The smoker often feels that he needs a cigarette in order to get out of bed in the morning.  Typically, when he awakes he feels a slight headache, tired, irritable, depressed and disoriented. He is under the belief that all people awake feeling this way.  He is fortunate though, because he has a way to stop these horrible feelings.  He smokes a cigarette or two.  Then he begins waking up and feels human again.  Once he is awake, he feels he needs cigarettes to give him energy to make it through the day.  When he is under stress and nervous, the cigarettes calm him down.  Giving up this wonder drug seems ludicrous to him.
But if he quits smoking he will be pleasantly surprised to find out that he will feel better and be able to cope with life more efficiently than when he was a smoker.  When he wakes up in the morning, he will feel tremendously better than when he awoke as a smoker.  No longer will he drag out of bed feeling horrible.  Now he will wake up feeling well rested and refreshed.  In general, he will be calmer than when he smoked.  Even when under stress, he normally will not experience the panic reactions he used to feel whenever his nicotine level fell below acceptable levels.  The belief that cigarettes were needed for energy is one of the most deceptive of all.  Almost any ex-smoker will attest that he has more strength, endurance, and energy than he ever did as a smoker.  And the fear of prolonged withdrawal also had no merit, for withdrawal symptoms would peak within three days, and totally subside within two weeks.
If any smoker just gives himself the chance to really feel how nice not smoking is, he will no longer have the irrational fears which keeps him maintaining his deadly addiction.  He will find life will become simpler, happier, cleaner, and most importantly healthier, than when he was a smoker.  His only fear will now be in relapsing to smoking and all he has to do to prevent this is - NEVER TAKE ANOTHER PUFF!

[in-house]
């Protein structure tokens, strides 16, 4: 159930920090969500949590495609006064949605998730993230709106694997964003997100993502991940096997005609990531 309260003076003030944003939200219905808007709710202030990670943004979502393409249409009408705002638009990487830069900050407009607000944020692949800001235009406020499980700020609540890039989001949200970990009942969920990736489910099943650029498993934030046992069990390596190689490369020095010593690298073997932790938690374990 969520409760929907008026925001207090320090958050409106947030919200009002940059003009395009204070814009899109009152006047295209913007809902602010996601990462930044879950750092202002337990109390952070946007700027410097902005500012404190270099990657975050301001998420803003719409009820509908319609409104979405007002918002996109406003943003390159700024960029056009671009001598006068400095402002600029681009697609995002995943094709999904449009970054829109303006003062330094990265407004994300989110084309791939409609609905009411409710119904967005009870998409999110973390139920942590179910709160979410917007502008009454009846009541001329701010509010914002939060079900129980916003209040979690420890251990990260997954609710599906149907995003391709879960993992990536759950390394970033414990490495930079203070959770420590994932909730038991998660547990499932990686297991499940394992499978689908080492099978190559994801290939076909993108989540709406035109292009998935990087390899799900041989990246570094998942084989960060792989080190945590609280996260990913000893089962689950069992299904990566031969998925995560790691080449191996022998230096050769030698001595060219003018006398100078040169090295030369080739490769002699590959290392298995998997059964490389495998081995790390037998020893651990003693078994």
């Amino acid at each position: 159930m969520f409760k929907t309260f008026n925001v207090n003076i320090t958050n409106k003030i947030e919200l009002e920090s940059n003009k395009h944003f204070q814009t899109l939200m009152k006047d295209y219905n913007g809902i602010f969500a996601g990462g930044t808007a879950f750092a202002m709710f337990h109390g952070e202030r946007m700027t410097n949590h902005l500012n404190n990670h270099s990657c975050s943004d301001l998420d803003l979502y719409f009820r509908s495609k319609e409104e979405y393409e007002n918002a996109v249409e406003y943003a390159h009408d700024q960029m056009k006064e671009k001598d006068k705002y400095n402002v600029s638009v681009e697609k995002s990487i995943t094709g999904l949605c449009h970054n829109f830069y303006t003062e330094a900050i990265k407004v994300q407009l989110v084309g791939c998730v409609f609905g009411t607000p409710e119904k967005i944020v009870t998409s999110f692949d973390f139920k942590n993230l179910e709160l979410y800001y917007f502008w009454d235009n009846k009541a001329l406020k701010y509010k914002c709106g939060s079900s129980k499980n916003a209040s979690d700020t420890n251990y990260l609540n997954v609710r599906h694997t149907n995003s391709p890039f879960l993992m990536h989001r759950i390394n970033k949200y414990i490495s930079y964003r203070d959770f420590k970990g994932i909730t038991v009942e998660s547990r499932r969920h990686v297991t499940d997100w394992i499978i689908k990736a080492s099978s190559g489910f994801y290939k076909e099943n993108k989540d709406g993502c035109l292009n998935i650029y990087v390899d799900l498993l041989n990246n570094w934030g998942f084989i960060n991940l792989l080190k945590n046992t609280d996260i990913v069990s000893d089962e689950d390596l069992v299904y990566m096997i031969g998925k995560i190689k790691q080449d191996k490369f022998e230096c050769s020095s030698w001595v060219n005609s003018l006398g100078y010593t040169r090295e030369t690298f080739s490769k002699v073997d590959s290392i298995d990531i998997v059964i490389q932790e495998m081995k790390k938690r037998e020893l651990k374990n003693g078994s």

Quitting by Gradual Withdrawal

  Quitting by the gradual withdrawal method.  I discuss this method quite extensively in my seminars.  I always tell how if there is anyone attending who knows a smoker who they really despise they should actively encourage them to follow the gradual withdrawal “cut down” approach.  They should call them up ever day and tell them to just get rid of one cigarette.  Meaning, if they usually smoke 40 a day, just smoke 39 on the first day of the attempt to quit.  The next day they should be encouraged to smoke only 38 then 37 the next day and so on.  Then the seminar participant should call these people every day to congratulate them and encourage them to continue.  I must reemphasize, this should only be done to a smoker you really despise.